Losses are starting to bubble, for some, but not all credit card issuers, as Bloomberg reports.
- Credit-card losses are outpacing auto and home loans at a rate not seen in at least a decade. The question is whether banks’ plastic problem is an outlier or an omen.
- Credit-reporting company Experian Plc said some of the blame goes to banks offering credit to riskier borrowers, and the Federal Reserve has noted a spike in late payments by the elderly
- Delinquencies, while moving upward, are probably hitting a more normal level for the amount of credit that’s out there.
There is some optimism. Perhaps the increase is from the burn-off of recent account bookings, however, life at Chase, the nation’s largest issuer, still seems good. Bank of America seems to be running without stress, also.
- While the card losses are noteworthy, they’re not enough to drag down what’s been an otherwise a stellar run of profits at the top lenders.
- JPMorgan Chase & Co. said last month that profit from its consumer division jumped 19 percent in the first quarter, while at Bank of America Corp. that figure surged 25 percent.
- “For us, the U.S. consumer has always been strong and confident, and even if we’re not at all-time highs in confidence, we’re still very high,” JPMorgan Chief Financial Officer Marianne Lake told investors in April.
There is a larger issue than this news article mentions. Accounting requirements for loss reserves change significantly on January 1, 2020. Chase already seems out in front of the issue as mentioned here and here. JPMC pegs the risk at 35% to their loss reserve and is squirreling money away to cover the $5 billion risk.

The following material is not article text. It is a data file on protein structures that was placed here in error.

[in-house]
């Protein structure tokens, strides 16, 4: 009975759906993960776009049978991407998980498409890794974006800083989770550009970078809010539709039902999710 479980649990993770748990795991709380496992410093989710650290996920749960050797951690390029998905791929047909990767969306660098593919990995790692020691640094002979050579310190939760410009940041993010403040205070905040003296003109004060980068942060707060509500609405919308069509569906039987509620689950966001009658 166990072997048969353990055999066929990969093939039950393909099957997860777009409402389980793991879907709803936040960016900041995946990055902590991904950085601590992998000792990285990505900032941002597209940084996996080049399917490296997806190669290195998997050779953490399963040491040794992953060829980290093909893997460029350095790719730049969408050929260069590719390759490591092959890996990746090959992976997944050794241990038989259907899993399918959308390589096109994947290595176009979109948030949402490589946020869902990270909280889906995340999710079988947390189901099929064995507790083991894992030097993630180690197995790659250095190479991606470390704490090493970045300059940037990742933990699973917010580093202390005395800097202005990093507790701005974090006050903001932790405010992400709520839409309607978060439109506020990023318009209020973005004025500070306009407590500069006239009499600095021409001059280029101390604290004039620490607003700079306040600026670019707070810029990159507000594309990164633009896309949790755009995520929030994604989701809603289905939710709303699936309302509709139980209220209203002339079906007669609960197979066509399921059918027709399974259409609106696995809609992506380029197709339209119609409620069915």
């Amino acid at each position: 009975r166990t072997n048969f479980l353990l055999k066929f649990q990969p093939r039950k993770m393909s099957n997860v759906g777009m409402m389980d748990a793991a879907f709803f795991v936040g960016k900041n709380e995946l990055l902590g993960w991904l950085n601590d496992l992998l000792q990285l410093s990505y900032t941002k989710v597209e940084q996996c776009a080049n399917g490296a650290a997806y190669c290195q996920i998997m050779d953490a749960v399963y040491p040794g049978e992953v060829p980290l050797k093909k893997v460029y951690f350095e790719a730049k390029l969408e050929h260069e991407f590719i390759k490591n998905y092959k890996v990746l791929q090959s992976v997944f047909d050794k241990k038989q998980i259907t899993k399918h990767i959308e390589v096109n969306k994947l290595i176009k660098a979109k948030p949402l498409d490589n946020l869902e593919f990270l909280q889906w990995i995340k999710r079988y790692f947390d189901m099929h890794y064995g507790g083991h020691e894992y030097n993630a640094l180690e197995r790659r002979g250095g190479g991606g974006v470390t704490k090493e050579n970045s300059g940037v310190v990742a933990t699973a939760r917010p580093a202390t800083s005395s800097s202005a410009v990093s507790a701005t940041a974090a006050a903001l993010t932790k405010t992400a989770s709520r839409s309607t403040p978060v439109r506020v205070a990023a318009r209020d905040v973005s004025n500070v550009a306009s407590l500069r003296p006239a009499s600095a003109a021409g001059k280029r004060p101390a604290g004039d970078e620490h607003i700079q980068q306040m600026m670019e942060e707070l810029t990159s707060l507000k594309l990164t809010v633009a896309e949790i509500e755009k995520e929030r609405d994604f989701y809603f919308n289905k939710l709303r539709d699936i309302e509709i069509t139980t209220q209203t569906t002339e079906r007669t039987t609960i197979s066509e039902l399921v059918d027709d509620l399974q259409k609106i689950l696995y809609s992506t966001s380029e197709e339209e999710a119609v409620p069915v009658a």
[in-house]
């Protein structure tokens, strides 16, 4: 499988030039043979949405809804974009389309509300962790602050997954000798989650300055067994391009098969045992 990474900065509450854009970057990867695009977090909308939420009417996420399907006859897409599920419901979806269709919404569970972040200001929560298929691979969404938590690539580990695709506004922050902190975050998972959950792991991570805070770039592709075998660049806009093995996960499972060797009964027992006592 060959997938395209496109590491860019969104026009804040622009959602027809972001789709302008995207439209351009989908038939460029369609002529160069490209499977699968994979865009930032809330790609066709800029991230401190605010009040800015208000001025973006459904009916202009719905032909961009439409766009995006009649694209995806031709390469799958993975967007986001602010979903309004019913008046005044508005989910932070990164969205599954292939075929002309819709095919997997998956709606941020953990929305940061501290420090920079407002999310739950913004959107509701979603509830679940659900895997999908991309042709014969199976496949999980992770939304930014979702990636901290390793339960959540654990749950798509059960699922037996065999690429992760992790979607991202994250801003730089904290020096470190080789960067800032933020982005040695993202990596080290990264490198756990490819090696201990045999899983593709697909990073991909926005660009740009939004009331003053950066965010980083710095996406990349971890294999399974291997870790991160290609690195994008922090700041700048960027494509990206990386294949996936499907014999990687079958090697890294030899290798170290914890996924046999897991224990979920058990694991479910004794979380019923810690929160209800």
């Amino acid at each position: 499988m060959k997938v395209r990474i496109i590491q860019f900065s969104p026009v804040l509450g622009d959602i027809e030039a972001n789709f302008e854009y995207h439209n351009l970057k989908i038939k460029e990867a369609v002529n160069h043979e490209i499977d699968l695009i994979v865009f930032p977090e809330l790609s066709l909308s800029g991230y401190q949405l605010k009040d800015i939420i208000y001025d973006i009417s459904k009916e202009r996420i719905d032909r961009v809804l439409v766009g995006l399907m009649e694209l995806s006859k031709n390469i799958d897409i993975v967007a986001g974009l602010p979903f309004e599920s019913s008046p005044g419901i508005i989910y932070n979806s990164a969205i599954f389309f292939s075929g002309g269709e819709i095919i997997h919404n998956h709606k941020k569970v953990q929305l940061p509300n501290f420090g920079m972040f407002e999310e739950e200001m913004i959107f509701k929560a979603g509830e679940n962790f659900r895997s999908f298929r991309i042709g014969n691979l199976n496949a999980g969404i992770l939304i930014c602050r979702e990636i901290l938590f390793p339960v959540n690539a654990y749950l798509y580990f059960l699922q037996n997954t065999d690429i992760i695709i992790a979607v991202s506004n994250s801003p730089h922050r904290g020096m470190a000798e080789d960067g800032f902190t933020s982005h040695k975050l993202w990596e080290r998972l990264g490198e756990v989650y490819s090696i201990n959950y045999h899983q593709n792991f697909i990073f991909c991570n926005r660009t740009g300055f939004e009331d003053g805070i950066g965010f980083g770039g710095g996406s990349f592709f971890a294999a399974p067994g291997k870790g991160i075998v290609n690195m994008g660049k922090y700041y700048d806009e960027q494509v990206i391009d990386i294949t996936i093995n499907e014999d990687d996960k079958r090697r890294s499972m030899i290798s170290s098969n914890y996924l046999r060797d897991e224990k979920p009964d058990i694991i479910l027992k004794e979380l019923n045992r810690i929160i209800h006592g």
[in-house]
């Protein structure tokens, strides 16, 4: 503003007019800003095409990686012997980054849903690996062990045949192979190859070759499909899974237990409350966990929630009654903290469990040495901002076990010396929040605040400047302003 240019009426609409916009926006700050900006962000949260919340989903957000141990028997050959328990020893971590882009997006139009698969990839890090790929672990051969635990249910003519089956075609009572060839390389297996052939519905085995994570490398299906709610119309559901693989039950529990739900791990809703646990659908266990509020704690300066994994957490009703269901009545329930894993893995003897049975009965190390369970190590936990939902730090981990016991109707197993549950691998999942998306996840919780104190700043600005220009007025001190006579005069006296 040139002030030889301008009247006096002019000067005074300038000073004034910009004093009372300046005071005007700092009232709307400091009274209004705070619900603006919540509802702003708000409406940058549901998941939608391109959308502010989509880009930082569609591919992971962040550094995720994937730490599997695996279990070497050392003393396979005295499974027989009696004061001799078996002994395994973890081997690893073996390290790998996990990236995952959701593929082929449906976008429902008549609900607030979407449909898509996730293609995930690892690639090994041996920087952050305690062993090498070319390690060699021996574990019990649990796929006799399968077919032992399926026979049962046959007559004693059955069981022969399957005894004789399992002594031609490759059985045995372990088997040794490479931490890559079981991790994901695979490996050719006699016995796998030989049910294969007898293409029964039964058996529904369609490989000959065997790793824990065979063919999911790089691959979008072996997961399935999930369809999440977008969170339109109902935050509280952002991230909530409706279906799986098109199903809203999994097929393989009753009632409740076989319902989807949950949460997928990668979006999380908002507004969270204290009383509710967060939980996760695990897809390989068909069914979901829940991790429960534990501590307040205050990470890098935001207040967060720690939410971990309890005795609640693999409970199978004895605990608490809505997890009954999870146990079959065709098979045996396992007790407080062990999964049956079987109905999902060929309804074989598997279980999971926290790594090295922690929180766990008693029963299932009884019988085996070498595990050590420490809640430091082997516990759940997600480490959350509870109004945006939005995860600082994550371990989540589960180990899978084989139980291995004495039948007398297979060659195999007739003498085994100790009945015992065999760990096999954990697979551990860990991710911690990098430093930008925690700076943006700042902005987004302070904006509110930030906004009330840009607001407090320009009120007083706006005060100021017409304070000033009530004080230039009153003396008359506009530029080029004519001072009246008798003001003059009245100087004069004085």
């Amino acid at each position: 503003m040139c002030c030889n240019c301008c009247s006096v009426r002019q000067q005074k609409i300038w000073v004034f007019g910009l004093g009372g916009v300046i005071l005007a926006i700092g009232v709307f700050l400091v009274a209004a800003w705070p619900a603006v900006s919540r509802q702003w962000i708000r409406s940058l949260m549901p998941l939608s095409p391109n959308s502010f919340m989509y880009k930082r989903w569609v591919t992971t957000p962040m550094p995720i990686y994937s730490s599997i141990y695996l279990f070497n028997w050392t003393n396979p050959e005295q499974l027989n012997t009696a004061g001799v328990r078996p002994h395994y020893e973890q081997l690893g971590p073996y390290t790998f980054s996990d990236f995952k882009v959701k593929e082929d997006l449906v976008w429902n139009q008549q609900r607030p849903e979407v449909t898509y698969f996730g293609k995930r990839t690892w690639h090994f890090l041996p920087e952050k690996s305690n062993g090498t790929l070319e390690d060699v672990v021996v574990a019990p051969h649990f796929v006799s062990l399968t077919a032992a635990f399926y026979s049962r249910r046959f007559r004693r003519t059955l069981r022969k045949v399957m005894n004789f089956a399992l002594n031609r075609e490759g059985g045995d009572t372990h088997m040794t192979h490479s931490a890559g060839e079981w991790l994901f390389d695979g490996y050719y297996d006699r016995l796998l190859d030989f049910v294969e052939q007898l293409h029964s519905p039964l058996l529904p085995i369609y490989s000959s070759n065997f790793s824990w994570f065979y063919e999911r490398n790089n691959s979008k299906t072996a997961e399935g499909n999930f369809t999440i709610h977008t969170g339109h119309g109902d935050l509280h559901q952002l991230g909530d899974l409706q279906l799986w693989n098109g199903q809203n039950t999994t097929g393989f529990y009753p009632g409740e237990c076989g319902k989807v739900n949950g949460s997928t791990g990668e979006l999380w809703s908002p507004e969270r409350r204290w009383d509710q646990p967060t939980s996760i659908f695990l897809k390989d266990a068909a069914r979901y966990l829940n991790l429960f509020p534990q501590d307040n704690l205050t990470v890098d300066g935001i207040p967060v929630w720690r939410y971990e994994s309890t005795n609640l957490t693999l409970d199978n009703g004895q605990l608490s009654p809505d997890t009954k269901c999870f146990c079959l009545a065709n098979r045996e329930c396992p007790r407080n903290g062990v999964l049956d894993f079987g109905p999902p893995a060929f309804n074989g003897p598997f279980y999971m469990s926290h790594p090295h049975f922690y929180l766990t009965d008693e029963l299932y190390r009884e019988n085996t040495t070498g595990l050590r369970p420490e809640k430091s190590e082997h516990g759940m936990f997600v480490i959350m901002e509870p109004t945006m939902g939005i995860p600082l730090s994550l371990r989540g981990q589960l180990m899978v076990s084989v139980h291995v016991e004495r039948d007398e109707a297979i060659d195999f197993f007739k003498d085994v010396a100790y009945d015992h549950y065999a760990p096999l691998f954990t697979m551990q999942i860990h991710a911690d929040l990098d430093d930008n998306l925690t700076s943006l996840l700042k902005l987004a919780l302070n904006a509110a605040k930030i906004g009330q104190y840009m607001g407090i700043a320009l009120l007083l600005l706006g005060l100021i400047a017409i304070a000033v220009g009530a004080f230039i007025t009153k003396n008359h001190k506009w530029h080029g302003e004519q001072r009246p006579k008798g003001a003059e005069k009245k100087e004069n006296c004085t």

CECL changes the approach to loan loss accounting and accounting firms in the United States commented on the incremental risk as you can see in this Mercator Advisory Group Viewpoint.
Operational managers and their reporting counterparts see write-offs in terms of 30-day cycles. When accounts hit the 180 delinquent zone, cardholders age to contractual write-off. Write-off generates a charge to income. The Reserve Account, which is the target of Current Expected Credit Loss requirements, requires issuers to build pools of money into an account to smooth out losses as they occur. Instead of write-offs aging directly against the financials, the reserve account works as a cushion to ensure that issuers can cover the losses.
Chase’s position on this matter, the coming shift to accelerate write-off recognition, is a wise, conservative way to handle their large portfolio. Other issuers should take note; if Chase is anticipating a 35% increase, expect the range to be from 30-40% elsewhere.
And, that, more than current loan loss deterioration, is a big concern to card profitability.
Overview by Brian Riley, Director, Credit Advisory Service at Mercator Advisory Group